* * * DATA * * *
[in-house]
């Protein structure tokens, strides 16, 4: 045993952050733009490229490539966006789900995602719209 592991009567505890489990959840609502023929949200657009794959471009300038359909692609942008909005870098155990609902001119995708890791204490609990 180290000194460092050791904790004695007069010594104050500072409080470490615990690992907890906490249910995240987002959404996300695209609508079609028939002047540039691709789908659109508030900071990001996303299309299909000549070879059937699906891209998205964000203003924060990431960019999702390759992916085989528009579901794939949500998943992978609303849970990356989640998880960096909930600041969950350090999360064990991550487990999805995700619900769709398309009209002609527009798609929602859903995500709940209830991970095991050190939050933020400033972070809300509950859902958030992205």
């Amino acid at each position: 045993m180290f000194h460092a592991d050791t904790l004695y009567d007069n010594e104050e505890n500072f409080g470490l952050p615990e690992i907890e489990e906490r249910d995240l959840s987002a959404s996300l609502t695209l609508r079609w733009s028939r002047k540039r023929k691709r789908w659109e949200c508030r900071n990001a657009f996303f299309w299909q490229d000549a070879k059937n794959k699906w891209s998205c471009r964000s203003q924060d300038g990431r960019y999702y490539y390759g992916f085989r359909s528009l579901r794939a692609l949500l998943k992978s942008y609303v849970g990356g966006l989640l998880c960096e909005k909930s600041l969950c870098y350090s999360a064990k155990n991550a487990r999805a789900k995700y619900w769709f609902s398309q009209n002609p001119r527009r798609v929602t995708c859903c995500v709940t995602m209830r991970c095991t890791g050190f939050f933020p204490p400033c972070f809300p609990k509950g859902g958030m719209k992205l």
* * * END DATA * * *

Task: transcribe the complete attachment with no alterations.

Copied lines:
[in-house]
């Protein structure tokens, strides 16, 4: 045993952050733009490229490539966006789900995602719209 592991009567505890489990959840609502023929949200657009794959471009300038359909692609942008909005870098155990609902001119995708890791204490609990 180290000194460092050791904790004695007069010594104050500072409080470490615990690992907890906490249910995240987002959404996300695209609508079609028939002047540039691709789908659109508030900071990001996303299309299909000549070879059937699906891209998205964000203003924060990431960019999702390759992916085989528009579901794939949500998943992978609303849970990356989640998880960096909930600041969950350090999360064990991550487990999805995700619900769709398309009209002609527009798609929602859903995500709940209830991970095991050190939050933020400033972070809300509950859902958030992205």
């Amino acid at each position: 045993m180290f000194h460092a592991d050791t904790l004695y009567d007069n010594e104050e505890n500072f409080g470490l952050p615990e690992i907890e489990e906490r249910d995240l959840s987002a959404s996300l609502t695209l609508r079609w733009s028939r002047k540039r023929k691709r789908w659109e949200c508030r900071n990001a657009f996303f299309w299909q490229d000549a070879k059937n794959k699906w891209s998205c471009r964000s203003q924060d300038g990431r960019y999702y490539y390759g992916f085989r359909s528009l579901r794939a692609l949500l998943k992978s942008y609303v849970g990356g966006l989640l998880c960096e909005k909930s600041l969950c870098y350090s999360a064990k155990n991550a487990r999805a789900k995700y619900w769709f609902s398309q009209n002609p001119r527009r798609v929602t995708c859903c995500v709940t995602m209830r991970c095991t890791g050190f939050f933020p204490p400033c972070f809300p609990k509950g859902g958030m719209k992205l």